Monday, October 03, 2011

Must be Witchcraft: Innocent of Murder in Italy, Young American Woman Is Guilty of 'Defamation' Because She Said She Didn't Do It

The media are overlooking one important aspect of the Amanda Knox story this afternoon out of the medieval environs (in every sense) of Perugia, Italy.

She's the young American who was convicted by hysterical Italian prosecutors of murdering her British roommate, Meredith Kercher, in Perugia in 2007, and sentenced to 26 years after a media-sensationalized trial marked by accusations of lurid sex and even witchcraft. An Italian court overturned the conviction today and said that Knox could go free.

I hope she gets on a plane and gets the hell out of Italy as fast as humanly possible.

She was released from custody but hasn't yet left the country, with Italian media hysteria raging, which is always a dangerous circumstance. Some of the more odious British newspapers, also heavily invested in the presumption that of course the American woman murdered her British roommate, also are at full howl over the exoneration of Knox, who they long derided as "Foxy Knoxy." [You think I'm kidding? Look at the snide lead on the story online right now in the UK Daily Mail, which initially embarrassed itself (again) by flashing out a false news report that Knox's conviction had been upheld. Finally they got it right, but still delivered the newsd with obvious disdain for the American(italics are mine): "Amanda Knox was freed to make millions from her life story last night after a court cleared her of murdering Meredith Kercher."]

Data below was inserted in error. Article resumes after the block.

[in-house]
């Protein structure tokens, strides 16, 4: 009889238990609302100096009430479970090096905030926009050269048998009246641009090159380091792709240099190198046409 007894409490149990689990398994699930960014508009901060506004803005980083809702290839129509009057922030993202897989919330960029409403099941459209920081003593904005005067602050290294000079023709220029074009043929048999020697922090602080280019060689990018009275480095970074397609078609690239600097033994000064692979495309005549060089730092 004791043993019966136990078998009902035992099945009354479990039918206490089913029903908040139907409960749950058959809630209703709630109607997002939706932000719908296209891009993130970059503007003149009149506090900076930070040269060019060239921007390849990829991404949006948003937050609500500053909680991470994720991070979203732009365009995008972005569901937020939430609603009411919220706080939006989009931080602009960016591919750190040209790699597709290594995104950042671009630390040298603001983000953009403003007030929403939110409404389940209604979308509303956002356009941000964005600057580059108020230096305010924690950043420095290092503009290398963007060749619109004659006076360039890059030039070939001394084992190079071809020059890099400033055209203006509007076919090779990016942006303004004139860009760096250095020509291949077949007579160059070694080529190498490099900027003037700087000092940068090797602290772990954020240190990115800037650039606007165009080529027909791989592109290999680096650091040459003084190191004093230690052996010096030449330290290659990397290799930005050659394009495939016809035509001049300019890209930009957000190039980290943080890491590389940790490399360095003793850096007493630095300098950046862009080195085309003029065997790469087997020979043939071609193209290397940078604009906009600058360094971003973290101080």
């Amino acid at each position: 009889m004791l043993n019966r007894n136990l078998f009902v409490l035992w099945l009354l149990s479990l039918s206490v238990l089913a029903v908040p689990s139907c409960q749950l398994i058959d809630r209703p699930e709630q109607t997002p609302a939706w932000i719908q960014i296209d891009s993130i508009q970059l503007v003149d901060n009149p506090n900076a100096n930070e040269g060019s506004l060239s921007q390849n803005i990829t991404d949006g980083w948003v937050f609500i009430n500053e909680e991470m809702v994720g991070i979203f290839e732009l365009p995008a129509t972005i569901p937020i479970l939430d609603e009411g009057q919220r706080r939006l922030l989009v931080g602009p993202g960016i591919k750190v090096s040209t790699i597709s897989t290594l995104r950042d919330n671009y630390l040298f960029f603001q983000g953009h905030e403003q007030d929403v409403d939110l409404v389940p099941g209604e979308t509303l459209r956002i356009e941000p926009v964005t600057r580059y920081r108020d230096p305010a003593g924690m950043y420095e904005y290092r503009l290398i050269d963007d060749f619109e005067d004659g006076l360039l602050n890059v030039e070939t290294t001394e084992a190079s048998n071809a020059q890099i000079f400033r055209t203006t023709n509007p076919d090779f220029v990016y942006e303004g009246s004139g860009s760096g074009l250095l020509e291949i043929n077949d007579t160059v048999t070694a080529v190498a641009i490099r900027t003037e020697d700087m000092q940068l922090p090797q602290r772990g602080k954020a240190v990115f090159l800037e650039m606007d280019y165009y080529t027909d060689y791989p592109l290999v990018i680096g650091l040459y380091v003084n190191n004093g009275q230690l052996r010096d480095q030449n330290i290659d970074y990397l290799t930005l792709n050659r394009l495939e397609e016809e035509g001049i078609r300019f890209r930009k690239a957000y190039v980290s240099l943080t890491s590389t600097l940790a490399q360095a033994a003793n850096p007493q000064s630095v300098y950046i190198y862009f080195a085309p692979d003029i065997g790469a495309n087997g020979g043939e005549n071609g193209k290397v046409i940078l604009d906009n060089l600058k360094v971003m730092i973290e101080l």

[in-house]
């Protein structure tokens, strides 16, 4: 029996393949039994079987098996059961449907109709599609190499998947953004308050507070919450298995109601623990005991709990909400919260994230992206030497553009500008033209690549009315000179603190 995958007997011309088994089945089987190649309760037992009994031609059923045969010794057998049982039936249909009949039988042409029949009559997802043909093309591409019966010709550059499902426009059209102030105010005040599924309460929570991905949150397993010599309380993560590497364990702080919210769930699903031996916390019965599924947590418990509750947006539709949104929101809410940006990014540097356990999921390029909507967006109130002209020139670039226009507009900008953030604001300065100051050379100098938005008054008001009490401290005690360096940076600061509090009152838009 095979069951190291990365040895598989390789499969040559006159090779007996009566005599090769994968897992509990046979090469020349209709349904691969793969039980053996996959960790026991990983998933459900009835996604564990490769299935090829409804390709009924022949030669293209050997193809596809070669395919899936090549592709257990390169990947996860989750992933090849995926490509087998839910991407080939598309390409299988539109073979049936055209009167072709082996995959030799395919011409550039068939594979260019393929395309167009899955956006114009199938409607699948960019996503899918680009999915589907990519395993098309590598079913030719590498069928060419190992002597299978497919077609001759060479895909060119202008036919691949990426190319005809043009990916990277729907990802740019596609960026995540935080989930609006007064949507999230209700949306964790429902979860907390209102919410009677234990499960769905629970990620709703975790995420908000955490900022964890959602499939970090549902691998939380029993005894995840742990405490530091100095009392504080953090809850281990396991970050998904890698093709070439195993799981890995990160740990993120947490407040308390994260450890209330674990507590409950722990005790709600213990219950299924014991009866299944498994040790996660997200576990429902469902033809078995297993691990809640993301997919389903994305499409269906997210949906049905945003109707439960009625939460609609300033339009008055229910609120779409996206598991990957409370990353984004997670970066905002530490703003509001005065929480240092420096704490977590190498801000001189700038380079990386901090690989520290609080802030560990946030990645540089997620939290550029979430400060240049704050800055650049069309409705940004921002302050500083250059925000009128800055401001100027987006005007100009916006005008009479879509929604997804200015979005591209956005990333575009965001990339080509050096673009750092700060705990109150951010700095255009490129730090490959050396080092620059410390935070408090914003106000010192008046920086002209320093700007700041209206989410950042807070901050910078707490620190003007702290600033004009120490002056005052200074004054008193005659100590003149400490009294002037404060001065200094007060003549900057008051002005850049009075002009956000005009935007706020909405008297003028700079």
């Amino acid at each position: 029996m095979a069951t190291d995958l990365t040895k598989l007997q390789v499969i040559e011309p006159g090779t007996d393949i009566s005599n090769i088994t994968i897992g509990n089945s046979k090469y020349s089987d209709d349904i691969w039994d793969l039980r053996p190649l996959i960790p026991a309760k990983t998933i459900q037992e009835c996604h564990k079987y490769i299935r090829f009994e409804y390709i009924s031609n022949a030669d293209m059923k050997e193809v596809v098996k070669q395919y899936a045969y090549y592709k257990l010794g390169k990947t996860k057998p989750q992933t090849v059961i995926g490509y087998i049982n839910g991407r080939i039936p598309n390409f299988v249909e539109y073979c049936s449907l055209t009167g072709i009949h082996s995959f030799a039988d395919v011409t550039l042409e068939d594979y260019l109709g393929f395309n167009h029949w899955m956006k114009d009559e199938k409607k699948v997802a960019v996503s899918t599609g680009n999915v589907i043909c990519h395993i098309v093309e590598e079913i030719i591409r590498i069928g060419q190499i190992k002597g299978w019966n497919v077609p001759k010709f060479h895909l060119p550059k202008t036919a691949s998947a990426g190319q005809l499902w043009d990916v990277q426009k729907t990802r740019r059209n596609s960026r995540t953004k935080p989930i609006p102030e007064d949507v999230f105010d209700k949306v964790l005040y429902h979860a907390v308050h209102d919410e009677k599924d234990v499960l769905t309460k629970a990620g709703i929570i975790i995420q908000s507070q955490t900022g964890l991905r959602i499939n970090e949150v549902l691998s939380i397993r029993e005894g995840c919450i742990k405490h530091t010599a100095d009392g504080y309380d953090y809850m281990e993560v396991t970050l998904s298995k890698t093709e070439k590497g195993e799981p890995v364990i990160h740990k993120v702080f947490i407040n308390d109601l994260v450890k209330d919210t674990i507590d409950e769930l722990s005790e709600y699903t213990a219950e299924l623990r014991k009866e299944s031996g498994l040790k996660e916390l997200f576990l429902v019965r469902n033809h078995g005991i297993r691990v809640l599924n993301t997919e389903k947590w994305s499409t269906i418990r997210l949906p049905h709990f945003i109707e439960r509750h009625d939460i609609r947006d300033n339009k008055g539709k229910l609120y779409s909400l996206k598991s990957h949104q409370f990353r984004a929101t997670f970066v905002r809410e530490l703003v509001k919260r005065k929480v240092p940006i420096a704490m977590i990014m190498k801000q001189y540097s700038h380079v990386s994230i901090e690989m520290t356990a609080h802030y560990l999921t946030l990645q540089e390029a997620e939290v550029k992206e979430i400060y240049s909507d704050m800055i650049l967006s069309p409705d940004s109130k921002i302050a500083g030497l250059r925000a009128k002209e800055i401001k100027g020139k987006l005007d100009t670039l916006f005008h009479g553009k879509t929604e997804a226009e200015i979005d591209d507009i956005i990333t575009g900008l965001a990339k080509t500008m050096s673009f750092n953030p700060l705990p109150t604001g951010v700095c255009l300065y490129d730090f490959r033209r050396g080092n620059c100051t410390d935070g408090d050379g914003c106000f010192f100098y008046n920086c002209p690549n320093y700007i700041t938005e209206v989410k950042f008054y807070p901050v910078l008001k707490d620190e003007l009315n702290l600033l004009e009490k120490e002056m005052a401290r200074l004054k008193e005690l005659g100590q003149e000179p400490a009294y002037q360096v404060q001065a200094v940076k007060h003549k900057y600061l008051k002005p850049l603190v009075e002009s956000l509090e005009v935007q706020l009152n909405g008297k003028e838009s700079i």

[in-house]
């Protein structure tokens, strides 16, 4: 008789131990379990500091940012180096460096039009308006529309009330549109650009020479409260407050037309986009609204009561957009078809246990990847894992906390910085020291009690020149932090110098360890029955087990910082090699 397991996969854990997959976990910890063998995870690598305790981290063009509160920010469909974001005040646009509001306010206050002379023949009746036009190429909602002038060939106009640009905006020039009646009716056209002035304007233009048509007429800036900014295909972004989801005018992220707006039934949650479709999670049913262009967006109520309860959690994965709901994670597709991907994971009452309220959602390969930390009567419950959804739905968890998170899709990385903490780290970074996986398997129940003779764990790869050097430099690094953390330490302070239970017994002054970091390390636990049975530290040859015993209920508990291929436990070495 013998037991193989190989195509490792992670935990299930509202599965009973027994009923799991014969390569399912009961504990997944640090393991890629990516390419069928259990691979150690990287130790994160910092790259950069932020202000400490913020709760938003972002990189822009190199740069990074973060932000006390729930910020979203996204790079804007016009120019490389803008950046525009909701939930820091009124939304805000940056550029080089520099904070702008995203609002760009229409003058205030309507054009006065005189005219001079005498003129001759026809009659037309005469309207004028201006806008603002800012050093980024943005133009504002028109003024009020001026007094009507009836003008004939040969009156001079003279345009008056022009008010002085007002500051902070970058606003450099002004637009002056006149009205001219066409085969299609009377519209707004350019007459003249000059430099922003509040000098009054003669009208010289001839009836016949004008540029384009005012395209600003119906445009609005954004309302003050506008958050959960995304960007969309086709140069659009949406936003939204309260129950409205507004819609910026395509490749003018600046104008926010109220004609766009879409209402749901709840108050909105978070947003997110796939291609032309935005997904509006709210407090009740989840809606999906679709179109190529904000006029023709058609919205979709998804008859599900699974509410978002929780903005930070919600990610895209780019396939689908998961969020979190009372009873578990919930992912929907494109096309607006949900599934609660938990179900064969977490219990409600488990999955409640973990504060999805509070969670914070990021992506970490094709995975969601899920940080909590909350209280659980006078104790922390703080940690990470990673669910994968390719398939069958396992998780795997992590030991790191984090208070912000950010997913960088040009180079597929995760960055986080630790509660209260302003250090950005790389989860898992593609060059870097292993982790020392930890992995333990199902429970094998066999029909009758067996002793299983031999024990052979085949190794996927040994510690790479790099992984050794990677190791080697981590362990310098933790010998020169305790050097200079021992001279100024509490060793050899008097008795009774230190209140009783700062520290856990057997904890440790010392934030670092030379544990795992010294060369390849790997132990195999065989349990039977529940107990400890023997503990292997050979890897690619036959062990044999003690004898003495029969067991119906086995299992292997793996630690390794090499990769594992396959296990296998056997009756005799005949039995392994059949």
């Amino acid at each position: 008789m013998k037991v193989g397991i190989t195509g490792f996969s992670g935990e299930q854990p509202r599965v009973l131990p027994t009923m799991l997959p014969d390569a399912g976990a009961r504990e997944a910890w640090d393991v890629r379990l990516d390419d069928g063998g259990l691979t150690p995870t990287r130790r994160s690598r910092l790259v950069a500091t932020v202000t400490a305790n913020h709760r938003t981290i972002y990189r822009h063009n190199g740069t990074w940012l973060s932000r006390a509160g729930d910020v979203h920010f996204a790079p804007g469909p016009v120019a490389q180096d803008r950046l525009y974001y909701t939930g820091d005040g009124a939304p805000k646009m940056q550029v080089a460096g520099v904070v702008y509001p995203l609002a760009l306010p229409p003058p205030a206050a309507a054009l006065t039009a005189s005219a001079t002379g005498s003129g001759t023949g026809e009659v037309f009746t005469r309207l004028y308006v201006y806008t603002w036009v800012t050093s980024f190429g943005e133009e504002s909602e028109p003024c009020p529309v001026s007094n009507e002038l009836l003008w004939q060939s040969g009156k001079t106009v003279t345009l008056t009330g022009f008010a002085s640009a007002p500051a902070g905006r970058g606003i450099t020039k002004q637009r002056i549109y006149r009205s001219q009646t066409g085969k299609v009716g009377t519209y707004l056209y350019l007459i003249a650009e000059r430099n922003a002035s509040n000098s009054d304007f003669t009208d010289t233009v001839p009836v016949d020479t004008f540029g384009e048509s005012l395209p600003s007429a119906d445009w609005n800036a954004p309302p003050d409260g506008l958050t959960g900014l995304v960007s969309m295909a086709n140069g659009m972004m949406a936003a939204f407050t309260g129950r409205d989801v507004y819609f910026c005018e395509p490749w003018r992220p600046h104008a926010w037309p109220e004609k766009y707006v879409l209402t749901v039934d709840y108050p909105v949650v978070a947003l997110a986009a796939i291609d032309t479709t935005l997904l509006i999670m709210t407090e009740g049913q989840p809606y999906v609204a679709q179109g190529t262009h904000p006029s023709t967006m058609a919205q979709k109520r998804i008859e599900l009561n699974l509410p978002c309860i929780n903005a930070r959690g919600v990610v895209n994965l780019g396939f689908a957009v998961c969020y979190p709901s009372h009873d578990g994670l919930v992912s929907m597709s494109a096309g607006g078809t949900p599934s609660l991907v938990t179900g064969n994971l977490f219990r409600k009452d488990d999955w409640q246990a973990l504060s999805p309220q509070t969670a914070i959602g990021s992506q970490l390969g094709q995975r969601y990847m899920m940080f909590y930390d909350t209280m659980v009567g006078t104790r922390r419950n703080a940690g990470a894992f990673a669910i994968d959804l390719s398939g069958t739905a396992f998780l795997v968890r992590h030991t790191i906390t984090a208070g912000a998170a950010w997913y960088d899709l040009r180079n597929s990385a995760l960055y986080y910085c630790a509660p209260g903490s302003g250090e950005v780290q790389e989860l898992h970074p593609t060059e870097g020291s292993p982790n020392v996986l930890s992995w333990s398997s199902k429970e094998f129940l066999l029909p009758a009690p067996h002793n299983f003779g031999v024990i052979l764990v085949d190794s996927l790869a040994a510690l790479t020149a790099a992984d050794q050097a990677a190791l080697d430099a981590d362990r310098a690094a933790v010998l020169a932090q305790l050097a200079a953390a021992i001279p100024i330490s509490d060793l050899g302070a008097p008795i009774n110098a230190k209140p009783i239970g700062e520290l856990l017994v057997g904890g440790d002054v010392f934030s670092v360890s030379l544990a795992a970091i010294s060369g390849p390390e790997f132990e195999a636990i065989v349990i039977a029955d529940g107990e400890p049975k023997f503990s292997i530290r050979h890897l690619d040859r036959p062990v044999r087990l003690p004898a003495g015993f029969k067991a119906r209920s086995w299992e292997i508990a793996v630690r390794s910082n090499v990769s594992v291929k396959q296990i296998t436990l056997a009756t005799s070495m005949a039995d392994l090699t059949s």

Good old British prejudice being somewhat more focused these days on Americans, the case marks the first time to my knowledge that the Brits have ever given the Italians the benefit of the doubt.

[Not that we don't have our own media ignoramuses like this character, obviously looking for a contrarian theme to milk in her television shows.)

(For the best and most comprehensive account of the prosecutorial, police and media misconduct that turned Amanda Knox's young life into a nightmare, read this long account in Rolling Stone magazine from last June.)